Burlen Fuel Systems powers to success on back of R&D
RESEARCH and development has proved the growth engine for a Salisbury company known worldwide for making carburettors, fuel pumps and spares.
Burlen Fuel Systems began life in 1971 as a Salisbury garage, specialising in the servicing of sports cars.
Forty four years later it has grown into a £4.5 million business employing 60 people and based in the former Spitfire works in Castle Road, Stratford Sub Castle.
The firm is the world's sole manufacturer of genuine SU, AMAL and Zenith carburettors, fuel pumps and spares.
It also restores and re-introduces a number of famous classic vehicle fuel systems and associated spares.
Burlen Fuel Systems is jointly owned by Miles Harvell and John Burnett who are semi-retired.
John's son, Mark is Managing Director and his brothers Andy and Jamie are Directors looking after warehouse/logistics and production respectively.
Mark said: "It's fair to say that our products are revered by classic car and motorcycle owners across the globe. We export to just about every country in the world.
"The secret is to never stand still but keep innovating. Research and development (R&D) is key to this and has helped us expand the business.
"Our accountants, Princecroft Willis (PcW), have been brilliant in identifying the tax relief available to companies like ourselves who are investing heavily in R&D.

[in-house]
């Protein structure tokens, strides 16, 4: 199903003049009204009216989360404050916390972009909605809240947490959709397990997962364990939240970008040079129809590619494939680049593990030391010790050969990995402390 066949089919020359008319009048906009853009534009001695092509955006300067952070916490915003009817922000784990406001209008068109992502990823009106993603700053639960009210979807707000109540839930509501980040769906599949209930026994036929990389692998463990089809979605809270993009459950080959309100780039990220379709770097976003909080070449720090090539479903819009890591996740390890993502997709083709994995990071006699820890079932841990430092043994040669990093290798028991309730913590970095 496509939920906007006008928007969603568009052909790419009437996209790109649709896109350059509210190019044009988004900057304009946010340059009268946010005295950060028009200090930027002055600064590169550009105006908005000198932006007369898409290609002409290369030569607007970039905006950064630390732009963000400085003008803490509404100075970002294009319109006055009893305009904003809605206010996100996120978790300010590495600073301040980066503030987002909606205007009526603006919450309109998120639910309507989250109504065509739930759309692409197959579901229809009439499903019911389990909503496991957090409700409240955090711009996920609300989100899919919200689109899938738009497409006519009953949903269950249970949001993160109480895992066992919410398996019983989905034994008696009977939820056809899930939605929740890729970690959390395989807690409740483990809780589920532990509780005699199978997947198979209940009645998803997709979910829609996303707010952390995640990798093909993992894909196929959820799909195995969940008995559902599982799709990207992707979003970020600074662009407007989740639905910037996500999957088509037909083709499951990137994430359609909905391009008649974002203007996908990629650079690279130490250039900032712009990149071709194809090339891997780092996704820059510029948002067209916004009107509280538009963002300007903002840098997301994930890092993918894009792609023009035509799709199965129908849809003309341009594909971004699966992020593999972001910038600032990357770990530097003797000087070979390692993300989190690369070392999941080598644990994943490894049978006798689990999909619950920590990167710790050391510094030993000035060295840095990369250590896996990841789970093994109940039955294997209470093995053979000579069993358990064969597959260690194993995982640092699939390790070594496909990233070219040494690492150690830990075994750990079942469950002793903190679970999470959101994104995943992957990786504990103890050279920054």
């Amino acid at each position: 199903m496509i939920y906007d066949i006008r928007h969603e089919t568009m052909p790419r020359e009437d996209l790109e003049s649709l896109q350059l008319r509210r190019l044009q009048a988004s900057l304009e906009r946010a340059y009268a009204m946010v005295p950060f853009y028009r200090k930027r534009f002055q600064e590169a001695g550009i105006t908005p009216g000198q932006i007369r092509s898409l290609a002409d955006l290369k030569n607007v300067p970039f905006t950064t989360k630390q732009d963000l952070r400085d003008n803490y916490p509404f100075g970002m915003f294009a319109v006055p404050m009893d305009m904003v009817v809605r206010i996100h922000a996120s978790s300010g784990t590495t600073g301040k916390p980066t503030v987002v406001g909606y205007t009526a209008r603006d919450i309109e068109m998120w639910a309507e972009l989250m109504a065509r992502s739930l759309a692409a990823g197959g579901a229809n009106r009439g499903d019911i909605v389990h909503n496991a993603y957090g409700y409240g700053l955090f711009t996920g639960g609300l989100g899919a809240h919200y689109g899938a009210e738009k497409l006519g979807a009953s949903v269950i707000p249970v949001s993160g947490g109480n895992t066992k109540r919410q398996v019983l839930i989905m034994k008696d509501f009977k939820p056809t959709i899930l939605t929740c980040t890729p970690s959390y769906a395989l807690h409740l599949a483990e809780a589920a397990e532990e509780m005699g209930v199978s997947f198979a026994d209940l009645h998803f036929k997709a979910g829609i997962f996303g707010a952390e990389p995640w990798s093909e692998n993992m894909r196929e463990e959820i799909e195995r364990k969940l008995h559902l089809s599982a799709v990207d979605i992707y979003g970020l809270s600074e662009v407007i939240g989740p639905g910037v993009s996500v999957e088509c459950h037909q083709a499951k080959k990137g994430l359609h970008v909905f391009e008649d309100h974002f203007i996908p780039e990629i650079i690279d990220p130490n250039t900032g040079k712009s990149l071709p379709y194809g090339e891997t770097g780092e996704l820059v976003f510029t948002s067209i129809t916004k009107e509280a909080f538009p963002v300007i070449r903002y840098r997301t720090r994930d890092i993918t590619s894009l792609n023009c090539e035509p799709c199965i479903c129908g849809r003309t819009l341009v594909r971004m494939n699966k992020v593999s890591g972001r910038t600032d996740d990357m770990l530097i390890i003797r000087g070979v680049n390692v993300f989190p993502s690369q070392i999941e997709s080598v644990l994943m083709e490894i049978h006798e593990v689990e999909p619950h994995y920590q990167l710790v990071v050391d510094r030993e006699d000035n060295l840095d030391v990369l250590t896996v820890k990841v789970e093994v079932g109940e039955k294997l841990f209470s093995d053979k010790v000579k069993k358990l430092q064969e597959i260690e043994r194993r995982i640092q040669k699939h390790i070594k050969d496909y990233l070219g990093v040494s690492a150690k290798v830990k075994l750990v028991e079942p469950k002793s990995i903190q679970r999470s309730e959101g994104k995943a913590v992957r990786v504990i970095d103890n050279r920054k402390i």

"We've been really impressed by the passion shown for our business and the results they've achieved.
"Thanks to them we have saved thousands of pounds in tax which can be ploughed back into the business."
Martin Aldridge, PcW Director, said many companies were unaware of the R&D incentives available to a wide range of businesses with qualifying product development, system processes or procedures.
He added: "Companies making a successful claim can either reduce their corporation tax bill or, in some circumstances, receive a cash payment from HM Revenue & Customs.
"We're very pleased to have helped Burlen Fuel Systems save nearly £30,000 in just one tax year (2012) and will now be seeing if we can achieve similar savings in subsequent years.
"Eligible firms can benefit from considerable tax incentives which can save thousands of pounds. We'd urge them to take professional advice," Martin added.
Tanks a lot: